Pope proceeds: “We’re picking up some very bizarre readings in several highly localized areas. Some sort of energy spike, but it’s difficult to tell what’s causing it. These locations seem… completely random, and none of the readings are being picked up on-site, which essentially means they’re all inactive areas. Weirder still, these numbers are all identical. The radius of these effects is so small I’m not sure we would even have noticed it if it wasn’t the exact same spike happening in several places at once.”

“Is that… uh… bad?” Jesse hazards. She fidgets, her hands struggling to find refuge in the too-small pockets of her jeans. She casts her head to one side. Pulled, gravitationally, toward the glass box upstairs where lies the you-don’t-want-to-be , known only to her as her brother.

“Not necessarily.” Pope taps a finger on the clipboard as if for emphasis. “It’s just highly mathematically improbable—it suggests there’s either a single phenomenon occurring in multiple locations simultaneously, or there’s something else causing some sort of feedback loop with our data. But to occur with this kind of precision, that seems unlikely. And you generally only see this level of data synchronicity with quantum entanglement, which… Well, that’s very unlikely, too. The Oldest House plays a little nicer with quantum physics than it does Newtonian, but only in that it’s equally hard to predict, like it’s cherry picking which rules to observe. It’s incredibly fascinating, actually—it opens up all sorts of other questions about what the Oldest House actually is, or even where it is, so to speak… I mean, we’re really pushing against the boundaries of known science, of even the most basic mathematical and spatial laws, which is obviously—”

“But the data…?” Jesse interrupts. Over Pope’s stiff shoulder, she catches Arish smirking to himself.

Pope smiles wide, embarrassed. “Right. Sorry. Regardless, there’s a limit to how much I can interpret from these readings—I don’t have much chance of knowing exactly what it means until I examine one of the sites.”

Shrill and close, the hotline rings. Jesus, enough already, Jesse thinks impatiently. I’m working, aren’t I? She understands very little of what the clever one has said, but she persists: “Couldn’t that be dangerous?”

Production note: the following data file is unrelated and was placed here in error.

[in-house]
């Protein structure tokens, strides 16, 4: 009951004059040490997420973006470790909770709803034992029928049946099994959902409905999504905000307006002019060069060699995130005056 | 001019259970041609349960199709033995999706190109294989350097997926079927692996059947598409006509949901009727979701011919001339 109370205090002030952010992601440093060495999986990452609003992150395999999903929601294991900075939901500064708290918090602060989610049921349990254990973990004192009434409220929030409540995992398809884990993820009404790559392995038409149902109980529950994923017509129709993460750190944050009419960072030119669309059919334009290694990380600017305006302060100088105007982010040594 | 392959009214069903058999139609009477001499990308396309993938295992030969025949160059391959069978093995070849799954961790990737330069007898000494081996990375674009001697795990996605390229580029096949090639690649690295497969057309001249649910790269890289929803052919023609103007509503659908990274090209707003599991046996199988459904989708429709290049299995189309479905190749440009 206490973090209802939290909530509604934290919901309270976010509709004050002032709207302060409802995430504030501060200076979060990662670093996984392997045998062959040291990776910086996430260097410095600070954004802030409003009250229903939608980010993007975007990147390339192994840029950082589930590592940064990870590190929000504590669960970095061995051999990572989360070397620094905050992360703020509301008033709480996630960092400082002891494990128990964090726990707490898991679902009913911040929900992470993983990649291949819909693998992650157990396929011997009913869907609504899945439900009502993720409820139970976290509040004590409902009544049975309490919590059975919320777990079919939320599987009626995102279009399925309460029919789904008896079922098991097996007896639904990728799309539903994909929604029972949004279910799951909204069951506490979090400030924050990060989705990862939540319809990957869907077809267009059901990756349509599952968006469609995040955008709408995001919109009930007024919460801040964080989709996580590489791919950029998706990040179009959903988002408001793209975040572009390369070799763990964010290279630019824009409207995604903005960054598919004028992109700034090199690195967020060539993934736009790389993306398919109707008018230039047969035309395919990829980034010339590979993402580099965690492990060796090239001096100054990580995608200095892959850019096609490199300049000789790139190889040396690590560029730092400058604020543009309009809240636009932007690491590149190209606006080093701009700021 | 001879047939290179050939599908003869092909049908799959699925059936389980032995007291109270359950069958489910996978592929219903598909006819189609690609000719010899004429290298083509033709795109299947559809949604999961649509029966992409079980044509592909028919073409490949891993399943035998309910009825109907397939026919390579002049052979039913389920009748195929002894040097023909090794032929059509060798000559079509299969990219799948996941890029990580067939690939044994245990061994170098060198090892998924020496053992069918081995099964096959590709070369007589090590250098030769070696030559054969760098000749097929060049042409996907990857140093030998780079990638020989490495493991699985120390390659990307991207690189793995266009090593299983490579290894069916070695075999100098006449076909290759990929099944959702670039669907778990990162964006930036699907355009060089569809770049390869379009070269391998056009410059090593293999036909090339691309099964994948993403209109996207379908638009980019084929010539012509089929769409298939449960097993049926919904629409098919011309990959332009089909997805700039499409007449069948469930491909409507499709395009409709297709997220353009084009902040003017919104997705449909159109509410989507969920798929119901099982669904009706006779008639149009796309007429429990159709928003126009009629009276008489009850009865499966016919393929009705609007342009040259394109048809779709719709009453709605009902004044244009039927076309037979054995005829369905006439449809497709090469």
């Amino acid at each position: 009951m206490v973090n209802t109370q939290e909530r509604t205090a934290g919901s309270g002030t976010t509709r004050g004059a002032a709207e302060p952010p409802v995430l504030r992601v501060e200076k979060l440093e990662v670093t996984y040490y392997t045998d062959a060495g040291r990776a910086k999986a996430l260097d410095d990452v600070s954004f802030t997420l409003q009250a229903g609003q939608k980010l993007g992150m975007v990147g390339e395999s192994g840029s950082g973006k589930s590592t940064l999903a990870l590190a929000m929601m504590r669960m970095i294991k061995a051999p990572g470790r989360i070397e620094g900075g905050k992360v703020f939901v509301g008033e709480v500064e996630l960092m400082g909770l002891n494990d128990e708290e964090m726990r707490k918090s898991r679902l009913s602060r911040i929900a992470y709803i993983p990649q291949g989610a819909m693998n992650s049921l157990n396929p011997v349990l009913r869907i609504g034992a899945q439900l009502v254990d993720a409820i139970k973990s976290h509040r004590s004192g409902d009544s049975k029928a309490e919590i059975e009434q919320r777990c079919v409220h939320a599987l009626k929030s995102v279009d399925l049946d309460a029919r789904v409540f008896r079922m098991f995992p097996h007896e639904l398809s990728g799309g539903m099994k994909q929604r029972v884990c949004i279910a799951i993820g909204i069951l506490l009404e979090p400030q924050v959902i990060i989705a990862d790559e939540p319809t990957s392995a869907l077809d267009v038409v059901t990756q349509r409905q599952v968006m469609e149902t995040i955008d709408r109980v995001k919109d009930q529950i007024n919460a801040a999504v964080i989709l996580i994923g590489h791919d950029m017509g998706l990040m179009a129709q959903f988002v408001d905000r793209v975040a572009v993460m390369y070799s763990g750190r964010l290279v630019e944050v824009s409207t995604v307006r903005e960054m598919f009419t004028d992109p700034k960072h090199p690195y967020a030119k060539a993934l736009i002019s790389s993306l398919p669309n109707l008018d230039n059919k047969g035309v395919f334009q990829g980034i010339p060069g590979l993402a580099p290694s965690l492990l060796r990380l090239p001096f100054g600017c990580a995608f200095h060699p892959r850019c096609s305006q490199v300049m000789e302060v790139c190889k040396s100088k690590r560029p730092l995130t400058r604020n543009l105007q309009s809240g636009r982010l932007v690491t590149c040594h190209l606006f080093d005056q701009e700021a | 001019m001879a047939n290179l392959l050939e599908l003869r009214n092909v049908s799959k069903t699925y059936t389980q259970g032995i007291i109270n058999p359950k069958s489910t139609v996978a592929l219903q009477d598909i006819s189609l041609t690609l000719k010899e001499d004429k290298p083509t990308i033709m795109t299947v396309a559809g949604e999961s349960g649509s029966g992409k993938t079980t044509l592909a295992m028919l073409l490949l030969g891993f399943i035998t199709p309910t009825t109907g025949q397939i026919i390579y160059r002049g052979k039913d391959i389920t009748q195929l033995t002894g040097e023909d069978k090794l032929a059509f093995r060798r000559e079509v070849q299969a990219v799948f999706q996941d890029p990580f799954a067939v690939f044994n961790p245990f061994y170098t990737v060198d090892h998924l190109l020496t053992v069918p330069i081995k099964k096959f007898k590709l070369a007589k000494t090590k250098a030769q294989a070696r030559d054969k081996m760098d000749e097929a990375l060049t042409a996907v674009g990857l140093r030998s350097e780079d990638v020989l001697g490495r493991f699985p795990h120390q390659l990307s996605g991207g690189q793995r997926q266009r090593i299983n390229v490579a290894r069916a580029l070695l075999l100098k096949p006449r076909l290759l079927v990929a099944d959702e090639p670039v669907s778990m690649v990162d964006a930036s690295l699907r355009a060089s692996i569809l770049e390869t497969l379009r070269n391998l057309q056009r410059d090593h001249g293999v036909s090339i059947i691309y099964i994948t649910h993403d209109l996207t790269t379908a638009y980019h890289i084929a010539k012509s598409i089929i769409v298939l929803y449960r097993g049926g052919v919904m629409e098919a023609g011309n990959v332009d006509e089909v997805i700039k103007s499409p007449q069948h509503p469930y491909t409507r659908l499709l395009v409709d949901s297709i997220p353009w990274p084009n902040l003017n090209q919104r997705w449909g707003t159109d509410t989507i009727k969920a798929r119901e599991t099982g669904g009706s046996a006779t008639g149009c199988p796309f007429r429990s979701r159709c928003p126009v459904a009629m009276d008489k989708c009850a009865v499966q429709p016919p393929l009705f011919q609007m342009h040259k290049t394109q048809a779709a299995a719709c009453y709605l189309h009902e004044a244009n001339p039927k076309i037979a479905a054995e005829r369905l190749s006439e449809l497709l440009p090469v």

“Technically, everything here could be—and probably is—dangerous,” says Pope, her smile dimming, but only just. “But right now, it’s just data. If I can get a better understanding of what we’re looking at, I’ll be better able to assess the risk. There’s nothing that indicates auditory anomalies, so we can rule out Hiss interference, at least.”

“I can send some rangers with her,” offers Arish. Then he chuckles softly. “Sorry, I, uh… didn’t mean to eavesdrop, ma’am.”

“I really don’t think that’ll be necessary,” says Pope, her smile fading to neutral stillness.

Jesse feels her eye twitch. The ringing could split her apart if it felt so inclined. “Just—just hang on,” she says, distracted, not sure to whom she’s speaking. The Board’s always been pushy, especially since her return to the Foundation, but the calls are usually better spaced out, at least not occurring mid-conversa—

 

< Alert/Action Required! You must investigate the Anomaly/Strange thing >

< You will go with the Nosy One/Pope >

< You must Espionage her/Keep her under control >

< There will be Danger/Bad News if you Decline/Disobey >

 

“For fuck’s sake!” Jesse snaps, and receives a radiant quiet from both Emily and Simon. She finds them looking at her, each trying not to seem startled.

“Sorry, that… that wasn’t for you.” Sounds sane and normal. God, she really doesn’t want to seem like the kind of boss who’ll shout at her subordinates. She hates even having subordinates. “Simon, you hang onto your people. I’ll go with Emily.”

“Oh—” The clever one hesitates. Eyebrows raised. Curious, confused, but not displeased. “Well, that’d be… Are you sure?”

“You’re not questioning our Director, are you, Pope?” Simon teases. Emily can’t quite suppress a subtle rolling of her eyes.

“It’ll be fun,” says Jesse. “Maybe.”

“Data analysis is always fun,” says Emily, flashing another quick grin. “One day I’ll convince you.”

“Good luck,” says Simon, throwing Jesse a smirk.

 

 

Down, down, down, venture they: the clever one and the one appointed. “Those two are really in the resin,” Ahti murmurs. Water flows across the stone while music keeps happy the air and the plants. He hitches a shoulder and leans upon the mop. “Maybe it’s not a vacation, but it could be a fish without a bicycle.” He nods, then adds, “Perkele,” for good measure.